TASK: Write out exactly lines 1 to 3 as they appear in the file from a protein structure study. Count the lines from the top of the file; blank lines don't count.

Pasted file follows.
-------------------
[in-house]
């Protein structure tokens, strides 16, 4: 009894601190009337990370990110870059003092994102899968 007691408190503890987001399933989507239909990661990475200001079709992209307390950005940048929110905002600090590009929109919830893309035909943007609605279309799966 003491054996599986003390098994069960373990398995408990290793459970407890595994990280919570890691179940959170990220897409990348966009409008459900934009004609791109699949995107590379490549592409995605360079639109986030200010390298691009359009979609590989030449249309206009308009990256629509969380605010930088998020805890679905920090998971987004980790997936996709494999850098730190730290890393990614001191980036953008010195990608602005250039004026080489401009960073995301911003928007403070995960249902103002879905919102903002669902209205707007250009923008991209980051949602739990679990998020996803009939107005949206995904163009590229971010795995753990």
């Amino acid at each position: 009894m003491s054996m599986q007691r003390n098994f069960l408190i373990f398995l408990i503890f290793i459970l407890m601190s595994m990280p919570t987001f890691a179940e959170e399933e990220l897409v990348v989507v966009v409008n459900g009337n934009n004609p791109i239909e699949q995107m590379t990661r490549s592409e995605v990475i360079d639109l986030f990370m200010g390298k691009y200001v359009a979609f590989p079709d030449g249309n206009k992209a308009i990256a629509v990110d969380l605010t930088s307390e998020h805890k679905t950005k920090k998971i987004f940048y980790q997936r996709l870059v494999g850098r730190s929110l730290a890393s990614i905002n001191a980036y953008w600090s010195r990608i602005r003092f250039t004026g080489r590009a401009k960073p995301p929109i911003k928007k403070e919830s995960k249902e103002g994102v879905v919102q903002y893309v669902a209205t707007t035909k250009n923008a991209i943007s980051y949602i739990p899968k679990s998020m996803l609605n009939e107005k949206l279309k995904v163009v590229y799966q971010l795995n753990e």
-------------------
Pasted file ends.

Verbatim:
[in-house]
């Protein structure tokens, strides 16, 4: 009894601190009337990370990110870059003092994102899968 007691408190503890987001399933989507239909990661990475200001079709992209307390950005940048929110905002600090590009929109919830893309035909943007609605279309799966 003491054996599986003390098994069960373990398995408990290793459970407890595994990280919570890691179940959170990220897409990348966009409008459900934009004609791109699949995107590379490549592409995605360079639109986030200010390298691009359009979609590989030449249309206009308009990256629509969380605010930088998020805890679905920090998971987004980790997936996709494999850098730190730290890393990614001191980036953008010195990608602005250039004026080489401009960073995301911003928007403070995960249902103002879905919102903002669902209205707007250009923008991209980051949602739990679990998020996803009939107005949206995904163009590229971010795995753990």
């Amino acid at each position: 009894m003491s054996m599986q007691r003390n098994f069960l408190i373990f398995l408990i503890f290793i459970l407890m601190s595994m990280p919570t987001f890691a179940e959170e399933e990220l897409v990348v989507v966009v409008n459900g009337n934009n004609p791109i239909e699949q995107m590379t990661r490549s592409e995605v990475i360079d639109l986030f990370m200010g390298k691009y200001v359009a979609f590989p079709d030449g249309n206009k992209a308009i990256a629509v990110d969380l605010t930088s307390e998020h805890k679905t950005k920090k998971i987004f940048y980790q997936r996709l870059v494999g850098r730190s929110l730290a890393s990614i905002n001191a980036y953008w600090s010195r990608i602005r003092f250039t004026g080489r590009a401009k960073p995301p929109i911003k928007k403070e919830s995960k249902e103002g994102v879905v919102q903002y893309v669902a209205t707007t035909k250009n923008a991209i943007s980051y949602i739990p899968k679990s998020m996803l609605n009939e107005k949206l279309k995904v163009v590229y799966q971010l795995n753990e």